In essence, the contributor has paid for the reward, and there is no donative intent. Where the value of the reward is less than the ‘contribution,’ then the difference between the contribution and the value of the reward must be evaluated to determine whether it qualifies as a gift or some other type of contribution. In this situation, only a portion of the payment received by the recipient may be characterized as gross income.

Newer to the crowdfunding scene are equity-based campaigns, where crowdfund contributors are provided with an ownership stake in a startup venture in exchange for their contribution. These payments are a contribution to capital and are not gross income to the startup entity. However, there may be tax implications to the investor depending on the valuation of the interest, which is beyond the scope of this article.

Tax Treatment of Crowdfunding Expenditures

Once it has been determined that crowdfunding revenues should be included in federal gross income, the project initiator must determine what expenses, if any, are deductible. A detemination must be made whether the activity is a trade or business or a hobby. Distinguishing between the two is based on a fact-and-circumstances determination that looks to a series of nine factors.

In addition, the timing of when crowdfunding expenditures may be deducted can be an issue. The crowdfunding activity must be considered an active trade or business for the expenses to be eligible for deduction.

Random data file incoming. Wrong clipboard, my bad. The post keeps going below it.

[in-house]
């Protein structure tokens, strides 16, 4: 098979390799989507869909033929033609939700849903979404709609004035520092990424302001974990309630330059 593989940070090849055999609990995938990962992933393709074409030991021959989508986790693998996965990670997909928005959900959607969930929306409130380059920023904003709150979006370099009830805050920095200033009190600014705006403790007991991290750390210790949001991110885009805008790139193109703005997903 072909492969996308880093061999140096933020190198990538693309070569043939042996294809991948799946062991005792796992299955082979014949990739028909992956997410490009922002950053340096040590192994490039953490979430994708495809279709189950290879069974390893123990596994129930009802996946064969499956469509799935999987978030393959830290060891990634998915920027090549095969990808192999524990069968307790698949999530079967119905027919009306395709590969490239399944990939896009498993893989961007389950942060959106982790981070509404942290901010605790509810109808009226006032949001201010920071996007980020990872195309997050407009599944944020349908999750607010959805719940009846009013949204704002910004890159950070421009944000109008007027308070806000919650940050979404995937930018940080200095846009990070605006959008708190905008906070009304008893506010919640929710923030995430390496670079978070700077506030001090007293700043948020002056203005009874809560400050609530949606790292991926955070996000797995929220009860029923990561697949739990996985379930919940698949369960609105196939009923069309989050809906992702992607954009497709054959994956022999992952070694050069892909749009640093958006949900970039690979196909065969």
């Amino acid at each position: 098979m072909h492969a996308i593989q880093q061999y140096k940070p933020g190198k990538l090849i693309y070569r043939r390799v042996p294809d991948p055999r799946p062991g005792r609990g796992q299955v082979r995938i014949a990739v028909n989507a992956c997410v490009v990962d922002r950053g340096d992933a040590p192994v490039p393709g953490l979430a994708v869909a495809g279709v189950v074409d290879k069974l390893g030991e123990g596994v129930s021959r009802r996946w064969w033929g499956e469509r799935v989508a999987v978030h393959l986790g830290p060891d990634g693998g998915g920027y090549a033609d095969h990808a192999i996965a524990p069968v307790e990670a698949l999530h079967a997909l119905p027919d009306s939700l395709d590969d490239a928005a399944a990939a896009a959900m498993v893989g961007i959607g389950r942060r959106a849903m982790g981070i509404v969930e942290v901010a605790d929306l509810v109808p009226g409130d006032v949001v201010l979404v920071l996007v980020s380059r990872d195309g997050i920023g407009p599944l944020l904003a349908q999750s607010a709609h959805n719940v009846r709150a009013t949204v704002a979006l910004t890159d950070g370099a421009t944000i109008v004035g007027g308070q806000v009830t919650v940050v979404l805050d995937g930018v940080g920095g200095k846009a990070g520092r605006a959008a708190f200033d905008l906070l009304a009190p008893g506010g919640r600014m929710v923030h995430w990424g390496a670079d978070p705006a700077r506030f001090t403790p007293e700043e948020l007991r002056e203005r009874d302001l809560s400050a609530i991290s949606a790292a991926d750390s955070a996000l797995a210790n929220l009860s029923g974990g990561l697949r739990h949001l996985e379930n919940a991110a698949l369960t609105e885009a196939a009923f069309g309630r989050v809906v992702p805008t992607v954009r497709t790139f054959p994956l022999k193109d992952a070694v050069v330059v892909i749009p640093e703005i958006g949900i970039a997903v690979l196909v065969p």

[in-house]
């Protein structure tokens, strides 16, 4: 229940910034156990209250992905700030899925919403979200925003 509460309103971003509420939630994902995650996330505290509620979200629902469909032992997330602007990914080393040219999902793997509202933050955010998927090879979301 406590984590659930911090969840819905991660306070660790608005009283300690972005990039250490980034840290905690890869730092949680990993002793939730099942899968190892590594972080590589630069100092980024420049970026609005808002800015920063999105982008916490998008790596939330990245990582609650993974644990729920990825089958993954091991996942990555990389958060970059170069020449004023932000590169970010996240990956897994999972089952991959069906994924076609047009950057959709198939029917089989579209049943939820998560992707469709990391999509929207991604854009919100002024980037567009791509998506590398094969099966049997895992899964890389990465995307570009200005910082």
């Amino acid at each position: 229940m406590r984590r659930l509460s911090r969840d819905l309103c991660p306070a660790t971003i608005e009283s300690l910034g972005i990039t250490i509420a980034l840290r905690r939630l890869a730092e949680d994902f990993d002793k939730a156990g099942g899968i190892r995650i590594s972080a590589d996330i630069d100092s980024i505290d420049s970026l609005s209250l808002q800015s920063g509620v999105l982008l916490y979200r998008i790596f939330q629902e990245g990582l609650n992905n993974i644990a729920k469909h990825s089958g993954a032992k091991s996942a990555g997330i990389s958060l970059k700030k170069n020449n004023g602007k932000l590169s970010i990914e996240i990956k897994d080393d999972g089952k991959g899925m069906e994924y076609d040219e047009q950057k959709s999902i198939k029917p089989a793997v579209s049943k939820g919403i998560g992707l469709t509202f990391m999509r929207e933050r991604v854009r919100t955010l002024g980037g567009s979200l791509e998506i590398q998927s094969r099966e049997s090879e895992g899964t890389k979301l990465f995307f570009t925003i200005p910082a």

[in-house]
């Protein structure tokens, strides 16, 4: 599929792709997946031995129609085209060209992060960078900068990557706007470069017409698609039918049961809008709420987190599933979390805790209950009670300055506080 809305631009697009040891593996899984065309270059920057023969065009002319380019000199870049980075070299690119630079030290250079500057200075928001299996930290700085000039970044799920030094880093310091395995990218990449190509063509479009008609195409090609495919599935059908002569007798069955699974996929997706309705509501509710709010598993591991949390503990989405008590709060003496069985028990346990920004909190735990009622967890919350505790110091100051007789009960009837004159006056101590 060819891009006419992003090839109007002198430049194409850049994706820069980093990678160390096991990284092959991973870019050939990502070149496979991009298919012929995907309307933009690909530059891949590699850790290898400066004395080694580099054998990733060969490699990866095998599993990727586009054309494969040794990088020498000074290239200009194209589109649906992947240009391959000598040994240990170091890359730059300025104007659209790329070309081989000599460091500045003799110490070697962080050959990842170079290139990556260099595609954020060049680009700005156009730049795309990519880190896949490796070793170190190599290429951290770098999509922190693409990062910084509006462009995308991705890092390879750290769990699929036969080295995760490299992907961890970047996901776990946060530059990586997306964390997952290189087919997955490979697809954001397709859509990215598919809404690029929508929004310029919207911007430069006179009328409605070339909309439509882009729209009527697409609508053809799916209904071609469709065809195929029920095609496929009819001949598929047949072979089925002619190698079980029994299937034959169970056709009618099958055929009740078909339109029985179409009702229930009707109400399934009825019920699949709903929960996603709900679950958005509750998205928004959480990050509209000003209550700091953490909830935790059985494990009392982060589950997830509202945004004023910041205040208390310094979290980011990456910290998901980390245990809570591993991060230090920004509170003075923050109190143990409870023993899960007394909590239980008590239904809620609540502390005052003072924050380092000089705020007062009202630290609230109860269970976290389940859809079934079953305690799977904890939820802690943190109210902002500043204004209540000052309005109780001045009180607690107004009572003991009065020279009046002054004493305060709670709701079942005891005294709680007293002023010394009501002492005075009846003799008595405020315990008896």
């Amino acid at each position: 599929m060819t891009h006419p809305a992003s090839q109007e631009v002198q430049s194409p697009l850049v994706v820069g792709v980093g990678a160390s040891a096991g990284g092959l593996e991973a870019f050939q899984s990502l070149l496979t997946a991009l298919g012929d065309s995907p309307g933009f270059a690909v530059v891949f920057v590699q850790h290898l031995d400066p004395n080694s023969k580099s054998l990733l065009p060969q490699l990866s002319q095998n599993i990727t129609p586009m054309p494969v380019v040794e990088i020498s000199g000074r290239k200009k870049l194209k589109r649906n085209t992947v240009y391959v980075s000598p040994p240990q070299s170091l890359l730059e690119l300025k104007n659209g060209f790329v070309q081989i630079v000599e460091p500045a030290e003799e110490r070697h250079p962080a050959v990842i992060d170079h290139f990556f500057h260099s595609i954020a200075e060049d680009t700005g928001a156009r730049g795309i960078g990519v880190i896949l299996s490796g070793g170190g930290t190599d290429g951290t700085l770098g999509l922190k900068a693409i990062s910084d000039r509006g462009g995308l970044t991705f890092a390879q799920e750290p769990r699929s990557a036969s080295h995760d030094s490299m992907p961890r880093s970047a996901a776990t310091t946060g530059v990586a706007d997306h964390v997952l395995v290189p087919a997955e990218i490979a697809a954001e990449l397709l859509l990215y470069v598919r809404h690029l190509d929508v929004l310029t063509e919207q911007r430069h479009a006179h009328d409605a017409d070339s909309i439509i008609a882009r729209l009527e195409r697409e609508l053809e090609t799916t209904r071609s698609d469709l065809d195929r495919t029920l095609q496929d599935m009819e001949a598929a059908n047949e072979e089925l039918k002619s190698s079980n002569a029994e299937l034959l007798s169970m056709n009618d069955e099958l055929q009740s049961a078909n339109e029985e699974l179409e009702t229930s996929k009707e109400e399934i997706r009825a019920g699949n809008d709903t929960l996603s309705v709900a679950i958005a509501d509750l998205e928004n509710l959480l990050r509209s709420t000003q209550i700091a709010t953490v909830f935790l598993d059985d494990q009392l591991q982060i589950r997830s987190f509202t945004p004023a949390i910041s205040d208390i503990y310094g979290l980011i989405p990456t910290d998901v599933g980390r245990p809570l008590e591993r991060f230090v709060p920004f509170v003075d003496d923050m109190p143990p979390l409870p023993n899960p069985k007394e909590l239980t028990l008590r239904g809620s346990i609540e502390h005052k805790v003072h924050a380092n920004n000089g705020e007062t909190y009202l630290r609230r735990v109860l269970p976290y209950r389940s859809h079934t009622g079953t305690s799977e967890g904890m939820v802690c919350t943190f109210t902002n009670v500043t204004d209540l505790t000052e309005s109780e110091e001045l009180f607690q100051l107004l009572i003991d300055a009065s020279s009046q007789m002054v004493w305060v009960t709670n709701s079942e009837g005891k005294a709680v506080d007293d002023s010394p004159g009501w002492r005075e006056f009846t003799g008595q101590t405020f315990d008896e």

Tax Treatment of Contributions to Crowdfunding Campaigns

The tax treatment of a contribution made by a backer to a crowdfunding campaign depends on the motive of the backer as well as whether he or she receives anything in exchange for the payment. If the backer is making a campaign contribution out of disinterested generosity and does not receive anything in return, he has most likely made a gift. Only if the gift is to an approved public charity will it be deductible as a charitable contribution. A gift to a private individual seeking funds is not going to qualify as a charitable contribution even though it may be to help defray medical costs.

Contributions made to a campaign where the contributor receives goods or services of equivalent value in return are not tax-deductible. If a backer wants to make a significant contribution to a cause or project, it may be worth consulting with an advisor as to whether there are more beneficial or efficient ways to provide support.

Other Tax Issues

State and local taxes as well as sales and use taxes are other areas of concern for crowdfunding campaigns. Advance consideration should also be given to the most beneficial accounting method and best form of doing business for project initiators in a startup trade or business. Proper planning before entering into a crowdfunding campaign can help avoid undesirable tax consequences and surprises to project initiators.

Carolyn Bourgoin, CPA is a senior manager with Holyoke-based public accounting firm Meyers Brothers Kalicka, P.C.; (413) 322-3483; [email protected]